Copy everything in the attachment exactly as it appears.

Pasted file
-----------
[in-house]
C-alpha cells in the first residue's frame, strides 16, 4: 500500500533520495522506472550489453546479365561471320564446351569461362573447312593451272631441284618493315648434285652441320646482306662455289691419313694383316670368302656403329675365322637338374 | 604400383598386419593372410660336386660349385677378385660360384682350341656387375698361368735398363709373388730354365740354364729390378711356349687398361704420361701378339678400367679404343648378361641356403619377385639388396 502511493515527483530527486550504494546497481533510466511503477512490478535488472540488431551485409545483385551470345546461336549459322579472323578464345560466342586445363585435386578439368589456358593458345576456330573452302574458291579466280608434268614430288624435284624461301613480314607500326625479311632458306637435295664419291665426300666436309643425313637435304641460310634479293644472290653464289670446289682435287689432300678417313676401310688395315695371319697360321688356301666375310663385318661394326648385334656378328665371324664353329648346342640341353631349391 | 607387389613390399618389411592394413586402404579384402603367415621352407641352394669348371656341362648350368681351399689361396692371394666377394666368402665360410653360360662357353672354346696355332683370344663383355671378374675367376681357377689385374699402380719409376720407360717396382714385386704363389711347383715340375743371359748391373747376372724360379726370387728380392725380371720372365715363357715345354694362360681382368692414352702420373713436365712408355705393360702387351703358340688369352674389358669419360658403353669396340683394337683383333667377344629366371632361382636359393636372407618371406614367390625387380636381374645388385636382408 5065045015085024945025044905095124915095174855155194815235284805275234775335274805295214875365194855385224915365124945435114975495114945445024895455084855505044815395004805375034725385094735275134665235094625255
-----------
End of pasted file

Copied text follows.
[in-house]
C-alpha cells in the first residue's frame, strides 16, 4: 500500500533520495522506472550489453546479365561471320564446351569461362573447312593451272631441284618493315648434285652441320646482306662455289691419313694383316670368302656403329675365322637338374 | 604400383598386419593372410660336386660349385677378385660360384682350341656387375698361368735398363709373388730354365740354364729390378711356349687398361704420361701378339678400367679404343648378361641356403619377385639388396 502511493515527483530527486550504494546497481533510466511503477512490478535488472540488431551485409545483385551470345546461336549459322579472323578464345560466342586445363585435386578439368589456358593458345576456330573452302574458291579466280608434268614430288624435284624461301613480314607500326625479311632458306637435295664419291665426300666436309643425313637435304641460310634479293644472290653464289670446289682435287689432300678417313676401310688395315695371319697360321688356301666375310663385318661394326648385334656378328665371324664353329648346342640341353631349391 | 607387389613390399618389411592394413586402404579384402603367415621352407641352394669348371656341362648350368681351399689361396692371394666377394666368402665360410653360360662357353672354346696355332683370344663383355671378374675367376681357377689385374699402380719409376720407360717396382714385386704363389711347383715340375743371359748391373747376372724360379726370387728380392725380371720372365715363357715345354694362360681382368692414352702420373713436365712408355705393360702387351703358340688369352674389358669419360658403353669396340683394337683383333667377344629366371632361382636359393636372407618371406614367390625387380636381374645388385636382408 5065045015085024945025044905095124915095174855155194815235284805275234775335274805295214875365194855385224915365124945435114975495114945445024895455084855505044815395004805375034725385094735275134665235094625255